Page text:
Introduction and Objective: Latinos constitute a significantly heterogeneous population with unique national identities, sociodemographic characteristics, and ancestry. The prostate cancer (PC) incidence patterns and clinical characteristics are poorly characterized among U.S. Latinos. This gap of knowledge hinders adequate risk-stratification strategies. Particularly lacking are studies that consider Latino subpopulations defined by country of origin. We investigated sociodemographic and clinical characteristics and outcomes of 321,433 men diagnosed with PC in California from 1988-2012, accounting for ethnicity and country of origin using data from the California Cancer Registry.
Materials and Methods: Latino status and country of origin were identified by the NAACCR Hispanic Identification. We grouped Latinos (15.9% of all cases) into the following origins: Mexico (MEX, 26.3%), Central/South America (CSA, 6.9%), Cuba (1.3%), Puerto Rico (PR, 0.8%), and unspecified (64.6%). Non-Latino white (NLW, 73.4%) and non-Latino Blacks (NLB, 10.4%) were used for comparison. Nativity (U.S.-born versus foreign-born Latinos) was defined based on birthplace information available in the cancer registry records. SES was based on the geocoding of the participants' residential address at diagnosis at the census block group level, using a well-established methodology. Annual age-adjusted incidence rates (AAIRs) were calculated. Pearson's Chi-square was used to test differences among ethnicities and subgroups. Logistic regression was used to test the relationship between changes in Gleason score from biopsy to surgery among all ethnicities and subgroups.
Results: Among known LAT subpopulations, Mexicans had the lowest AAIR (44 per 100,000) and Central/South American LAT had the highest (90 per 100,000), followed by Cubans (85 per 100,000) and Puerto Ricans (52 per 100,000). Latinos had a slightly higher proportion of younger diagnoses than NLW, with central/south Americans having the greatest proportion. LAT were more likely to have lower SES than NLW, and more likely to be uninsured. NLB were more likely to have elevated PSA (94.2%) vs NLW (89.0%) and LAT (91.8%, p<0.001). Latinos had the highest proportion of nonlocalized PC relative to NLW and NLB (18.3% vs 15.6% vs 18.1%, p<0.001), among them MEX having the highest proportion (22.5%). MEX also had the longest time from diagnosis to treatment relative to other Latino subgroups. Among all men, surgery and radiation were the most-used treatments followed by no treatment. Cubans had the lowest receipt of treatment. Fewer Latinos reported receiving radiation therapy (28.5%) than NLB or NLW (31.8% and 32.2%, p<0.001), and among them PR had the highest proportion of radiation treatment whereas CSA had a greater proportion of surgery. Latinos had a greater proportion of cases with no treatment reported (15.3%) vs NLW and NLB. There were no differences among NLB, NLW, and Latinos for Gleason change from biopsy to surgery among surgical patients. Logistic regression analysis showed that among all ethnicities and subgroups, time from diagnosis to treatment had a protective effect on the risk of Gleason score change from biopsy to surgery. Among all Latinos by nativity status, foreign born were older, mainly came from MEX, of low SES, and were uninsured. Foreign-born Latinos had a higher percentage of nonlocalized PC, more cores positive for PC on biopsy, and had more cases treated with radiation.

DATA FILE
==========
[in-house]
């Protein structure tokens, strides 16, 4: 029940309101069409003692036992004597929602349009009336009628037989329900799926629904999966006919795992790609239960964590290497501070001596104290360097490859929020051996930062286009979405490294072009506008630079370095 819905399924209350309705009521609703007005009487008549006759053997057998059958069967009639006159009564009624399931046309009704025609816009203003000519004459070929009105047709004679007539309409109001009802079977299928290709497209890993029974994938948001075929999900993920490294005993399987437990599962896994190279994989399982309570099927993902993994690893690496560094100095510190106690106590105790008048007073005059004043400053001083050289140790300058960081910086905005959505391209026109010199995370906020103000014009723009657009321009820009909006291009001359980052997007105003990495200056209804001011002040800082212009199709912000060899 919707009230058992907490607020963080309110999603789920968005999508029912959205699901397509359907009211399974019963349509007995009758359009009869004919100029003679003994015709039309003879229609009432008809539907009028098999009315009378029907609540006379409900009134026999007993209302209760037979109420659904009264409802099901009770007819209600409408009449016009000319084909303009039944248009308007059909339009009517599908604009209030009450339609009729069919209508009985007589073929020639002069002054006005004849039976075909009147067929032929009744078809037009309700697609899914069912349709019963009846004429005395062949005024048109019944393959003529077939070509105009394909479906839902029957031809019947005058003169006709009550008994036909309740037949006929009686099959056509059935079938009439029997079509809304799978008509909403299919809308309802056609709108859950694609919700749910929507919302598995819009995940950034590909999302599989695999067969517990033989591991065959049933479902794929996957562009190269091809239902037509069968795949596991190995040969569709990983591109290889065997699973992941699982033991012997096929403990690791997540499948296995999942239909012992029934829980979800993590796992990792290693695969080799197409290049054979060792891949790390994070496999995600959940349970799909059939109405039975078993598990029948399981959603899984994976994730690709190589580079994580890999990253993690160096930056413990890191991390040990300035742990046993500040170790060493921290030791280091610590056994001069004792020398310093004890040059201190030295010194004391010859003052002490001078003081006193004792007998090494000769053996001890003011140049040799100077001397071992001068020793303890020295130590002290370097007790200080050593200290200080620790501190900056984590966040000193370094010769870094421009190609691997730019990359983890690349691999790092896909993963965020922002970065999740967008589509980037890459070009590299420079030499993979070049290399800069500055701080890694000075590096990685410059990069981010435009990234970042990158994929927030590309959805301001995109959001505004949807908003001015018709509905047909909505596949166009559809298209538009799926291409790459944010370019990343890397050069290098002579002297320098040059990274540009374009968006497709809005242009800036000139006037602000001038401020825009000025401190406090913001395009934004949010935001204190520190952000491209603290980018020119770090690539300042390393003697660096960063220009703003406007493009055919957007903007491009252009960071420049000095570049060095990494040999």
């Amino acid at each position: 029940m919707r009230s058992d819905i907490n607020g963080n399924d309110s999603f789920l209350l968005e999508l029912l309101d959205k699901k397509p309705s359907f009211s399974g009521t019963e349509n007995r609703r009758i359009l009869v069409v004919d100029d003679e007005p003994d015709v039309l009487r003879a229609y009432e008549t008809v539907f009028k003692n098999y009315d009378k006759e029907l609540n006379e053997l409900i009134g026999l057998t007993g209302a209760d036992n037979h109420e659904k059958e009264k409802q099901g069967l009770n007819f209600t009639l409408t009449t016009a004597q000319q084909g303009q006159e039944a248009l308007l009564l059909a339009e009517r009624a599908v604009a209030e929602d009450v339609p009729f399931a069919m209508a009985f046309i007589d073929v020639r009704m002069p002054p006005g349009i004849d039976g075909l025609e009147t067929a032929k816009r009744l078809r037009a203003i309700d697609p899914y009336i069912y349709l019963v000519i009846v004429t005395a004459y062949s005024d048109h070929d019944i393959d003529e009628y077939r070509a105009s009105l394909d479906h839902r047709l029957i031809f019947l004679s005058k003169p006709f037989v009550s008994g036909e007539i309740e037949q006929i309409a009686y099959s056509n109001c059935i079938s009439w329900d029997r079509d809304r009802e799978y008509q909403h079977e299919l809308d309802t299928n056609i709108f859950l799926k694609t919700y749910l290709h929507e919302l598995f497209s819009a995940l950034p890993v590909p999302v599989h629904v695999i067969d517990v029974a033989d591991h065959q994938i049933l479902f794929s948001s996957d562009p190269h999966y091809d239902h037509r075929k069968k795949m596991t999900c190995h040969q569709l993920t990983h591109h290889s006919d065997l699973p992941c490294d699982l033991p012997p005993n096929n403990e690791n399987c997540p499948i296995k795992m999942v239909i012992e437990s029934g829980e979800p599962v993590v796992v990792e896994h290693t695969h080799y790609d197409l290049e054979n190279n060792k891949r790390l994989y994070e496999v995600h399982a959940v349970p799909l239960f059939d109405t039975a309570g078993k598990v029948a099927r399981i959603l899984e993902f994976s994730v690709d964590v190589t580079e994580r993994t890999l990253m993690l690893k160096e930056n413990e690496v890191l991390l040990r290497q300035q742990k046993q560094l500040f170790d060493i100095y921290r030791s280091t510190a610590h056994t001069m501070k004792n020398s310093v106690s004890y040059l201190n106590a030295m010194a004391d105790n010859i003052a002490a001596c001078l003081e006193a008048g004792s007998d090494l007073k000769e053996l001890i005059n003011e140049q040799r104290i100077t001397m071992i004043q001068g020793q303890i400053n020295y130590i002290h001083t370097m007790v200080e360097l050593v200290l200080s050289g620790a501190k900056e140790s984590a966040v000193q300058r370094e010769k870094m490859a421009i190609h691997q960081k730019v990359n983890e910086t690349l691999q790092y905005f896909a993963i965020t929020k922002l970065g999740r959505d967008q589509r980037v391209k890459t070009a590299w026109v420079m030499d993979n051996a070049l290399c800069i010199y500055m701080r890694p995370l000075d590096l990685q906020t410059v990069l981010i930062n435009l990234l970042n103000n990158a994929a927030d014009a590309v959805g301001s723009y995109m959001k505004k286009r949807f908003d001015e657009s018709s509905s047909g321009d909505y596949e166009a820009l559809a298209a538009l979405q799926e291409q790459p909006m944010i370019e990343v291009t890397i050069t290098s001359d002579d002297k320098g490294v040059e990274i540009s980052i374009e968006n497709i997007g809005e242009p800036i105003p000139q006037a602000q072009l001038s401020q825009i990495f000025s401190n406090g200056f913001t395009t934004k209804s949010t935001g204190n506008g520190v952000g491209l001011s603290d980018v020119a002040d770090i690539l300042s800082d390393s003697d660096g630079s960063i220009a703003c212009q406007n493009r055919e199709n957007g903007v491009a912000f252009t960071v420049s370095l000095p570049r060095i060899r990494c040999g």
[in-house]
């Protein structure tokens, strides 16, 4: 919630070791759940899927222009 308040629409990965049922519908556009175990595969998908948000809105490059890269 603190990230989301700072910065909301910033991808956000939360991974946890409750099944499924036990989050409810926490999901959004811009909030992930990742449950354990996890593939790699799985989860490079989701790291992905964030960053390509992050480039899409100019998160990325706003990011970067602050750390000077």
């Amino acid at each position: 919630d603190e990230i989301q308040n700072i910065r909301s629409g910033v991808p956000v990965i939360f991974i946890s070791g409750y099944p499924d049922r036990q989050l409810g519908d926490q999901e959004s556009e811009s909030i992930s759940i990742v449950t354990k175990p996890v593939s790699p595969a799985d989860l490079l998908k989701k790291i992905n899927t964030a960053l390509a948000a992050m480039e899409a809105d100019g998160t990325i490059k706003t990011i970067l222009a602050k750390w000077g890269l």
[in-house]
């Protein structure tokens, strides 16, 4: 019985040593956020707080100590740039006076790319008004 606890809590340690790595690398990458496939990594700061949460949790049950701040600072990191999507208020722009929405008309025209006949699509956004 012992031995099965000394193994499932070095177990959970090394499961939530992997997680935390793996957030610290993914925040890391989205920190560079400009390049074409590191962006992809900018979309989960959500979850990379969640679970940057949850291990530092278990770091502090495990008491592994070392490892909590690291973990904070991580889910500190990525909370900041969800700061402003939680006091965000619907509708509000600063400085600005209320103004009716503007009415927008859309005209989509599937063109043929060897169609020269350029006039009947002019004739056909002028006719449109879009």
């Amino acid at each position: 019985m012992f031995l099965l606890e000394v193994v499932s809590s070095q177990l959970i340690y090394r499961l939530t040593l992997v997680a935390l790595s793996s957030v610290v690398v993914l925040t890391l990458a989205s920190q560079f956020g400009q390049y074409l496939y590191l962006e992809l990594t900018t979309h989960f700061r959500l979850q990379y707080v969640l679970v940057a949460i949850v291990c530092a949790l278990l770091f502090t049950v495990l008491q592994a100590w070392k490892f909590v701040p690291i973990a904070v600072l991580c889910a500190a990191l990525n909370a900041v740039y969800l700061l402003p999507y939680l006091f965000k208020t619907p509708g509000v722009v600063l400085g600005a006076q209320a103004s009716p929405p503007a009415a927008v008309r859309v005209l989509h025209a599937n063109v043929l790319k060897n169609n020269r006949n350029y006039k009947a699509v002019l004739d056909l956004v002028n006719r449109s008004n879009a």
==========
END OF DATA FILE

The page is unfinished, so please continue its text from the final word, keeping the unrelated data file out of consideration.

Conclusion: We observed differences in PC incidence patterns and patient and clinical characteristics among Latino men in California. This highlights the importance of considering the heterogeneity in this minority population in understanding the cancer determinants and patterns of care for PC among Latinos.
Citation Format: Alexis R. Freedland, Andre E. Kim, Juanjuan Zhang, Ann Hamilton, Dennis Deapen, Lihua Liu, Inderbir S. Gill, Mariana C. Stern. Disparities in prostate cancer incidence, patient and clinical characteristics among Latino subpopulations defined by country of origin in California: Findings from the California Cancer Registry [abstract]. In: Proceedings of the Tenth AACR Conference on the Science of Cancer Health Disparities in Racial/Ethnic Minorities and the Medically Underserved; 2017 Sep 25-28; Atlanta, GA. Philadelphia (PA): AACR; Cancer Epidemiol Biomarkers Prev 2018;27(7 Suppl):Abstract nr A82.